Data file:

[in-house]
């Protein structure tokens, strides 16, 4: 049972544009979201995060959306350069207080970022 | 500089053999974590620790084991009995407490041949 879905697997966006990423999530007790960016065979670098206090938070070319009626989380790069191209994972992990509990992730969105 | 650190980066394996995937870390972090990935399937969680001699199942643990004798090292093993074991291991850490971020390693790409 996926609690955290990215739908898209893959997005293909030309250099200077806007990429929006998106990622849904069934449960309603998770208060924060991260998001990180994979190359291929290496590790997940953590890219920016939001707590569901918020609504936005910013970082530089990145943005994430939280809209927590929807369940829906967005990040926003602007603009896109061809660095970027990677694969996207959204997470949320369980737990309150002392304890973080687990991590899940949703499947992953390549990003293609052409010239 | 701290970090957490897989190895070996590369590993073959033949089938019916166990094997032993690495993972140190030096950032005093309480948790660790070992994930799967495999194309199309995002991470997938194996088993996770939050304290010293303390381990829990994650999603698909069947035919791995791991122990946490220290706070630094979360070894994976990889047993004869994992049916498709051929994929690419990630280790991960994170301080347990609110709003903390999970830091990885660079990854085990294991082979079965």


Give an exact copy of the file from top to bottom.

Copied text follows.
[in-house]
């Protein structure tokens, strides 16, 4: 049972544009979201995060959306350069207080970022 | 500089053999974590620790084991009995407490041949 879905697997966006990423999530007790960016065979670098206090938070070319009626989380790069191209994972992990509990992730969105 | 650190980066394996995937870390972090990935399937969680001699199942643990004798090292093993074991291991850490971020390693790409 996926609690955290990215739908898209893959997005293909030309250099200077806007990429929006998106990622849904069934449960309603998770208060924060991260998001990180994979190359291929290496590790997940953590890219920016939001707590569901918020609504936005910013970082530089990145943005994430939280809209927590929807369940829906967005990040926003602007603009896109061809660095970027990677694969996207959204997470949320369980737990309150002392304890973080687990991590899940949703499947992953390549990003293609052409010239 | 701290970090957490897989190895070996590369590993073959033949089938019916166990094997032993690495993972140190030096950032005093309480948790660790070992994930799967495999194309199309995002991470997938194996088993996770939050304290010293303390381990829990994650999603698909069947035919791995791991122990946490220290706070630094979360070894994976990889047993004869994992049916498709051929994929690419990630280790991960994170301080347990609110709003903390999970830091990885660079990854085990294991082979079965």